Again, if anyone has even an inkling (not an inclining!) as to who S. Lund was, please add your voice. As I also said on the Great War forum, I find it quite extraordinary that a soldier who fought & died for England less than 100 years ago can 'vanish' and apparently not be traceable. It's not like I'm trying to track down a Roman soldier from Caesar's army!
Paul Wilkinson
webmaster
Monday, August 23, 2010 08:22
Hi Andrew, as requested, here is the entry on the plaque for S Lund...

Andy Wade
Keighley and District Local History Society
Tuesday, August 24, 2010 16:45
Andrew, Louise has been in contact with the lady who is related to S. Lund and we've now identified him for sure.

He is Samuel Lund of Slippery Ford, Oakworth, but was known to most people as Harry Lund. This is why we could not find him as this is what appears on everything with the exception of the medal index card which is for Samuel Lund.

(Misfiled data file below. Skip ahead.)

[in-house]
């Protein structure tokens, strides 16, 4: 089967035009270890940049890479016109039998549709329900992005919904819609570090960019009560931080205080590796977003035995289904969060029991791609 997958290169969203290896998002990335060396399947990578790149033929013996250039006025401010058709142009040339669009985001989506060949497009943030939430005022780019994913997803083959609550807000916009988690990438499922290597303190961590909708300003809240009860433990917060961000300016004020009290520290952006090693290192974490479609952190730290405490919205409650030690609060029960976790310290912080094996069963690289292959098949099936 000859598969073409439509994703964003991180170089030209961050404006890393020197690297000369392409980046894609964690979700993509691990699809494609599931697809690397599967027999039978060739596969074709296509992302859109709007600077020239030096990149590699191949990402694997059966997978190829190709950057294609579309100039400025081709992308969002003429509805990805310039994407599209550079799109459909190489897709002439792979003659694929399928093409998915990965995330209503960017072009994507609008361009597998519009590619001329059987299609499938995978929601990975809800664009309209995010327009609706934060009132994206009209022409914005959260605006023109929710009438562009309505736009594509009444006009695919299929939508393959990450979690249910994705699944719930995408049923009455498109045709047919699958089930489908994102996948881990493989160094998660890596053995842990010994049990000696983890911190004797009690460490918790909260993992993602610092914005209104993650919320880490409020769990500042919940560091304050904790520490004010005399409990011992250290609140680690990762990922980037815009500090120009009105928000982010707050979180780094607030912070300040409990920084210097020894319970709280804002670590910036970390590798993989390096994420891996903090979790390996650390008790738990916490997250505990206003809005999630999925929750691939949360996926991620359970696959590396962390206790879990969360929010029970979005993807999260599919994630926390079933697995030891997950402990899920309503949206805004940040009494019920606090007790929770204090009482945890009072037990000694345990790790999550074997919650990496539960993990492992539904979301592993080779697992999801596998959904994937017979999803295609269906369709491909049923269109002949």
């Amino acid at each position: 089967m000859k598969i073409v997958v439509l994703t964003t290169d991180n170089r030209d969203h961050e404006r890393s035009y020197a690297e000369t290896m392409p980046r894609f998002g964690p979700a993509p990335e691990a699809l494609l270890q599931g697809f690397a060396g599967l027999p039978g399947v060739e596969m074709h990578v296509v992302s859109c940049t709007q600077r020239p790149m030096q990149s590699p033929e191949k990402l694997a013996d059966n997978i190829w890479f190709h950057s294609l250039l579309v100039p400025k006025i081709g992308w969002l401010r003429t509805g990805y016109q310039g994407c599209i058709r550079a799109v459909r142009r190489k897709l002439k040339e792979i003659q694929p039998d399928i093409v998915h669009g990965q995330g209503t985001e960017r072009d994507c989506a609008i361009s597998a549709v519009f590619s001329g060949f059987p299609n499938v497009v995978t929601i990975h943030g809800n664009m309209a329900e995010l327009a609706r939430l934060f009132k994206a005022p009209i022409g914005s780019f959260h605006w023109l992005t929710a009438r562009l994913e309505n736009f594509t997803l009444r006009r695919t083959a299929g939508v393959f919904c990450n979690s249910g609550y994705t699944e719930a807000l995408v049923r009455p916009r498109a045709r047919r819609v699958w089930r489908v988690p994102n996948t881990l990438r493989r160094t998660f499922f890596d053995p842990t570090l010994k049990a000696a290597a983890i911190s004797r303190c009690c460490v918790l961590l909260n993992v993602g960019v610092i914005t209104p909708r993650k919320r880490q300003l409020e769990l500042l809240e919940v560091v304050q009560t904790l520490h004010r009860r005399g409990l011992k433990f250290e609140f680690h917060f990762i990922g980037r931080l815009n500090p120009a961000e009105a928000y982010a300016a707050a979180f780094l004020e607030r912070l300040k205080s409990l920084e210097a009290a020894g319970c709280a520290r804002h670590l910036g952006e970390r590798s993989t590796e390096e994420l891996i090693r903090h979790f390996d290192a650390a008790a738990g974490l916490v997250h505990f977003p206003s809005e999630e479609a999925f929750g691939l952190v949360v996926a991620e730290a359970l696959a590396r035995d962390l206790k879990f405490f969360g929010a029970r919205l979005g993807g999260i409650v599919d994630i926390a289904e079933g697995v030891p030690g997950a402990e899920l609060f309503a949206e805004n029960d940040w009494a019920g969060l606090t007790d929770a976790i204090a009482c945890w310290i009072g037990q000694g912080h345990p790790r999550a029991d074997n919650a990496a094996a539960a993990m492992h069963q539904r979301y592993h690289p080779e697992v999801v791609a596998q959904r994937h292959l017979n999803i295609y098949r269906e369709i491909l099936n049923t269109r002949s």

This is him on CWGC:

Casualty Details
Name: LUND, HARRY
Initials: H
Nationality: United Kingdom
Rank: Private
Regiment/Service: Royal Army Medical Corps
Date of Death: 27/02/1918
Service No: 115666
Casualty Type: Commonwealth War Dead
Grave/Memorial Reference: E. 151.
Cemetery: PEMBROKE DOCK MILITARY CEMETERY.

The date is one day out from the sinking of HMHS Glenart Castle, which he was serving on when it was torpedoed on 26th February 1918.

I also have his SDGW record, but there's no service record on Ancestry.
Andrew Monkhouse
Hanoi, Vietnam
Wednesday, August 25, 2010 00:50
Hi Andy, yes this is truly an unbelievable result, thanks to the tenacity and some amazing detective work from members of the Great War Forum, Louise and yourself in particular.

We now know that Samuel, or Harry as he preferred to be known by was born at Slippery Ford on the hill above Sutton. His mother Sarah Ann and older sister Elizabeth were born & bred in Sutton.

During WW1, Samuel served with the Royal Army Medical Corps attached to the Royal Naval Division. On 26th February 1918 he was on board the hospital ship HMHS Glenart Castle in the Bristol Channel when it was torpedoed by a German u-boat.